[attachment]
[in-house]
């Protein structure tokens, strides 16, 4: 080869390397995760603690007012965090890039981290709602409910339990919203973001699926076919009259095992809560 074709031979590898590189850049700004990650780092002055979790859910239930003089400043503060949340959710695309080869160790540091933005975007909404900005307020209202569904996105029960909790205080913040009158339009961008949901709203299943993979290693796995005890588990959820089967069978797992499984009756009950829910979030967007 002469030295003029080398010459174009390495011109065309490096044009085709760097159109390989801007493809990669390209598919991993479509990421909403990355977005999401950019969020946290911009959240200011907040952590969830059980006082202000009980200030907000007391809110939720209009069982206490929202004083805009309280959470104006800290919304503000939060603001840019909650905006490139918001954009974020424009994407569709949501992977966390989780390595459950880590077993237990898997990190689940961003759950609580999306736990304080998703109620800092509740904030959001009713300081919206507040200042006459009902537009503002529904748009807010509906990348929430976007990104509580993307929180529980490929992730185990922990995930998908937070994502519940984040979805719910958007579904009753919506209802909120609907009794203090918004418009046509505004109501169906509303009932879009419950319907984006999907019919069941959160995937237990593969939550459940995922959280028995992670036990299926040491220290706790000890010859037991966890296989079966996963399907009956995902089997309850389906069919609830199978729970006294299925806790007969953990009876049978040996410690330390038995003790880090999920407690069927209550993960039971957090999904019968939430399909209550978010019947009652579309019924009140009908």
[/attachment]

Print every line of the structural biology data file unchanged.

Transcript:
[in-house]
């Protein structure tokens, strides 16, 4: 080869390397995760603690007012965090890039981290709602409910339990919203973001699926076919009259095992809560 074709031979590898590189850049700004990650780092002055979790859910239930003089400043503060949340959710695309080869160790540091933005975007909404900005307020209202569904996105029960909790205080913040009158339009961008949901709203299943993979290693796995005890588990959820089967069978797992499984009756009950829910979030967007 002469030295003029080398010459174009390495011109065309490096044009085709760097159109390989801007493809990669390209598919991993479509990421909403990355977005999401950019969020946290911009959240200011907040952590969830059980006082202000009980200030907000007391809110939720209009069982206490929202004083805009309280959470104006800290919304503000939060603001840019909650905006490139918001954009974020424009994407569709949501992977966390989780390595459950880590077993237990898997990190689940961003759950609580999306736990304080998703109620800092509740904030959001009713300081919206507040200042006459009902537009503002529904748009807010509906990348929430976007990104509580993307929180529980490929992730185990922990995930998908937070994502519940984040979805719910958007579904009753919506209802909120609907009794203090918004418009046509505004109501169906509303009932879009419950319907984006999907019919069941959160995937237990593969939550459940995922959280028995992670036990299926040491220290706790000890010859037991966890296989079966996963399907009956995902089997309850389906069919609830199978729970006294299925806790007969953990009876049978040996410690330390038995003790880090999920407690069927209550993960039971957090999904019968939430399909209550978010019947009652579309019924009140009908």